Jimmy Wales: “It is Important to Have a Culture That Accepts Reasonable Failure”Tuesday 09 February 2016
Wikipedia founder Jimmy Wales wants to rethink the way we manage people and business.
The online encyclopaedia’s entry on management says the role of a manager has “five basic functions: planning, organising, coordinating, commanding and controlling”.
For Wales, this definition is too restrictive. In particular, he’d like to change the last two functions on the list.
“The commanding and controlling aspect of management is changing substantially,” he says. “Managers need new skills, and one of those skills is delegation and allowing teams to be more autonomous in order to be more agile.” Wales favours the idea of “inspiring and coaching”.
“We no longer live in a world where you have the luxury of communicating information up the hierarchy and then once a year making a big decision. The company needs to be nimble at the end points, so you have to really think about what that means in terms of old command and control hierarchies.
“At the end of the day, management is inspiring people to do the things that need to be done,” he adds.
Our meeting takes place in the British Library, home to seminal works such as the Magna Carta and Leonardo da Vinci’s notebook.
The institution houses more than 150 million items, written in most known languages, and taking up over 625km of shelving. It still adds three mill
ion new items every year to its collection, making it an apt location for interviewing the founder of the world’s largest online encyclopaedia.
Wales puts immense thought into answering every question put to him; his responses are concise and considered. He’s an easy person to talk to, comfortable discussing anything from economic theory to computer games, while remaining keenly focused on what he personally wants to achieve.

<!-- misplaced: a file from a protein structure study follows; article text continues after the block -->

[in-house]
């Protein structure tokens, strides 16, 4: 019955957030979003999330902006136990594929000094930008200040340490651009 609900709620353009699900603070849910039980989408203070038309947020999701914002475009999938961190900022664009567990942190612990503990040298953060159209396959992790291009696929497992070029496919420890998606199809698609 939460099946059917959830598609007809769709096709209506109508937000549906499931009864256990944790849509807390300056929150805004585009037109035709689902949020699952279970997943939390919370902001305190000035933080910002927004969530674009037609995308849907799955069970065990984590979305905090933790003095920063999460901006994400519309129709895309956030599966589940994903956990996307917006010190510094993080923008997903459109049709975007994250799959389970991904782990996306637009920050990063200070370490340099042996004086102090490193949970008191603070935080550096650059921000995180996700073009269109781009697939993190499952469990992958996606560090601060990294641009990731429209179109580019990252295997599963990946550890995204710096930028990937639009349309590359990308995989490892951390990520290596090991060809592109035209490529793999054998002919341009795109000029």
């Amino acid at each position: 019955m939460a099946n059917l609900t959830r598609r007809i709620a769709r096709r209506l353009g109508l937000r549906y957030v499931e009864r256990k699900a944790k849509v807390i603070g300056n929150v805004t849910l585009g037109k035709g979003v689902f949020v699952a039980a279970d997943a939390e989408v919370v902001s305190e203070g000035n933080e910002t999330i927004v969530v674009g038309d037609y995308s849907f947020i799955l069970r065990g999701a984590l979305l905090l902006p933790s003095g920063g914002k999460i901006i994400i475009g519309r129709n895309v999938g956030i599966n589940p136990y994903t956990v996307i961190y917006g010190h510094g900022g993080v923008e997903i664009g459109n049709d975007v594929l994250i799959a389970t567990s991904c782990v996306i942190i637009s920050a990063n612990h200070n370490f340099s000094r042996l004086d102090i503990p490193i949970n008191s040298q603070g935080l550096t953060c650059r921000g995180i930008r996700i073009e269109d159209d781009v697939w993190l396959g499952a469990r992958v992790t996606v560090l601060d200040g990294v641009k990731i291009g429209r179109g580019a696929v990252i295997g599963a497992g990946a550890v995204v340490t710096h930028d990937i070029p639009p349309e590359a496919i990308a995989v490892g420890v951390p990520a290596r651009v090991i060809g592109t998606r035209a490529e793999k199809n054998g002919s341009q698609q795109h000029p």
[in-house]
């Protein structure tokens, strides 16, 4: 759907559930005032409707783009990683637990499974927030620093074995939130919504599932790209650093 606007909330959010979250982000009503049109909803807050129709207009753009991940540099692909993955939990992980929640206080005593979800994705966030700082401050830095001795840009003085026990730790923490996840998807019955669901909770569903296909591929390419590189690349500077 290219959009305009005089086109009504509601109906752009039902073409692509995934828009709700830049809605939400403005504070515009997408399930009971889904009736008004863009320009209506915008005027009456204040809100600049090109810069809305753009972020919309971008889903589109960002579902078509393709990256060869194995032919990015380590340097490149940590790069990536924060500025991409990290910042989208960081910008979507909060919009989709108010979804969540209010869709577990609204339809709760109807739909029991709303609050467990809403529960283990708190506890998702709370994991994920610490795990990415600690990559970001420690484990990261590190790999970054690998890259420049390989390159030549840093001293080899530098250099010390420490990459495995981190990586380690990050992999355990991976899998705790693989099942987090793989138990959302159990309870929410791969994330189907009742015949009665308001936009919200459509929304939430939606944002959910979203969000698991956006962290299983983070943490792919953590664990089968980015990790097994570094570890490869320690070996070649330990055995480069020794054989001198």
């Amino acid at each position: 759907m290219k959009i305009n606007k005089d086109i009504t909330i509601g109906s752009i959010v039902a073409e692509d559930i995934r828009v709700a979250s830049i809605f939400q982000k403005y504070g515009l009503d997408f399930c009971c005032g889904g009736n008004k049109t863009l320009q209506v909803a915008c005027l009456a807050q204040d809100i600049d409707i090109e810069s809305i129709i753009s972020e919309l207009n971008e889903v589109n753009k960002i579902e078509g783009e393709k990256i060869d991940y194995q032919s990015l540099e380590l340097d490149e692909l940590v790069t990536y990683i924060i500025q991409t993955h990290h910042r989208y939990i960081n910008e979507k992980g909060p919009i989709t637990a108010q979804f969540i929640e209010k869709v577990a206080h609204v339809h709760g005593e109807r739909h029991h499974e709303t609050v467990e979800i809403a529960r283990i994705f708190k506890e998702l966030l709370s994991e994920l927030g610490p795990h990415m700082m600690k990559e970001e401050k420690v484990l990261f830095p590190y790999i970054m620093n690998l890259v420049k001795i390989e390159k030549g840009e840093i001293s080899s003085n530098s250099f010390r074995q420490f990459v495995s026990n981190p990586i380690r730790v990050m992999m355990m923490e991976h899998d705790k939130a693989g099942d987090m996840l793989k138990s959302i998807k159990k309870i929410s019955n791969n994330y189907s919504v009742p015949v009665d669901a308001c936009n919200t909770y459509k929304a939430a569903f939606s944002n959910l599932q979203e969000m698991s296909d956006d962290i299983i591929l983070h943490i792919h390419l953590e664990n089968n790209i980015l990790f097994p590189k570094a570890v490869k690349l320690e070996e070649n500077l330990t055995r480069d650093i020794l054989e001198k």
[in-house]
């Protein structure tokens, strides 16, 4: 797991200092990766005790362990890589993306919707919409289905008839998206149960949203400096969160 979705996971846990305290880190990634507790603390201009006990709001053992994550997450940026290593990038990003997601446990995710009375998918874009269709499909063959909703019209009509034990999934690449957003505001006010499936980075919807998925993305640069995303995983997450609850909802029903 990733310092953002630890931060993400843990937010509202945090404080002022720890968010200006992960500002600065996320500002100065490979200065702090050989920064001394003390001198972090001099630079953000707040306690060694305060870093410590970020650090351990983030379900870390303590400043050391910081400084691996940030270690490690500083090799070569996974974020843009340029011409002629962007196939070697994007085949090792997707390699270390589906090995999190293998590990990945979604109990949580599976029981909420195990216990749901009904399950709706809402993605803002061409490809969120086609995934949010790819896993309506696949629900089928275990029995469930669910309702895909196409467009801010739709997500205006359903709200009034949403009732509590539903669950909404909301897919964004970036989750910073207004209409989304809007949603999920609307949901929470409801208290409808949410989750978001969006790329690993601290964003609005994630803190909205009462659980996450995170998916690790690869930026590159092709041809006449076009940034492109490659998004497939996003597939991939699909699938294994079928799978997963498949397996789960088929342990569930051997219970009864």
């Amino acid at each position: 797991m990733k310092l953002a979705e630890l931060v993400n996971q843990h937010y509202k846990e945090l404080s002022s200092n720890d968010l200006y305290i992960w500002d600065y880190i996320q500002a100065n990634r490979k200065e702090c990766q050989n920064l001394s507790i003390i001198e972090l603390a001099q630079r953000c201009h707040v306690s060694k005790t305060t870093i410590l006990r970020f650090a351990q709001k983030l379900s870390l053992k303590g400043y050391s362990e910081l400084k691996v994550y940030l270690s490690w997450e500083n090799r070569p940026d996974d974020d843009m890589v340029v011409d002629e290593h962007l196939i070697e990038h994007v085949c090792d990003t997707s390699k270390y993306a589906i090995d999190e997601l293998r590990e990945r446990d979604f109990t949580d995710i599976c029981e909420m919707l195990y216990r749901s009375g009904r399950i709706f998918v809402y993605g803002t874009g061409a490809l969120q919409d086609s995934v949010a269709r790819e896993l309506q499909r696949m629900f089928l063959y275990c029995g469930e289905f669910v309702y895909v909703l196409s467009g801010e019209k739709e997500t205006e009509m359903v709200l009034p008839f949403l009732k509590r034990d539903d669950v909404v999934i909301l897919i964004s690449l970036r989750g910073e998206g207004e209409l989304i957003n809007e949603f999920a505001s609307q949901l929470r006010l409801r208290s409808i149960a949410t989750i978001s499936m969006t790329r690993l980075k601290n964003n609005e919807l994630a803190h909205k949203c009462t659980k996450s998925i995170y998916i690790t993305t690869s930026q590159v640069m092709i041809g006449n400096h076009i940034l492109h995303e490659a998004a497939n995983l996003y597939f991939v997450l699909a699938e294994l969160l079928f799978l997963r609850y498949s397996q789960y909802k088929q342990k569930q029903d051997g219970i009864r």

His vision for Wikipedia is “a world in which every single person on the planet is given free access to the sum of all human knowledge”. It’s an ambitious, noble goal, made all the more extraordinary in that he wants to achieve it with a team made up mostly of volunteers.
The Alabama native, who now works and lives in central London, founded the site in 2001 and it now boasts more than 37 million articles in more than 250 languages, with 500 million people visiting its pages each month.
Much of Wikipedia’s popularity, says Wales, is down to the openness it engenders and the ability of its user community constantly to expand, update and modify content pages.
Leading and Inspiring
“The success of Wikipedia came from the fact we were a product of the dotcom crash,” he says. “We had no resources and so I didn’t have any choice but to delegate within a community, to trust that people would do the right things and to guide that process rather than to attempt to top-down command and control everything.
“This decentralisation is really organic to our model and has been a part of everything we’ve done.”
At the start of the Wikipedia project, Wales drew inspiration from the Austrian economist Friedrich Hayek who argued, to quote Wikipedia, “that a centrally planned economy could never match the efficiency of the open market”.
Wales believes that businesses must adapt to and learn from Hayek’s teachings to succeed in the modern world, even if this can at first seem alien to managers used to working in planned, corporate environments.
“Sometimes people have such an ingrained, top-down, command-and-control view,” he says, “that they have a hard time even comprehending how people can come together in small group collaboration, organise themselves, make plans and carry those plans out effectively without someone directing the work from the top.
“The ability to step back and trust people to do things and, if they aren’t doing those things, find other people who will, is the core of my management style – much more so than trying to direct people’s work.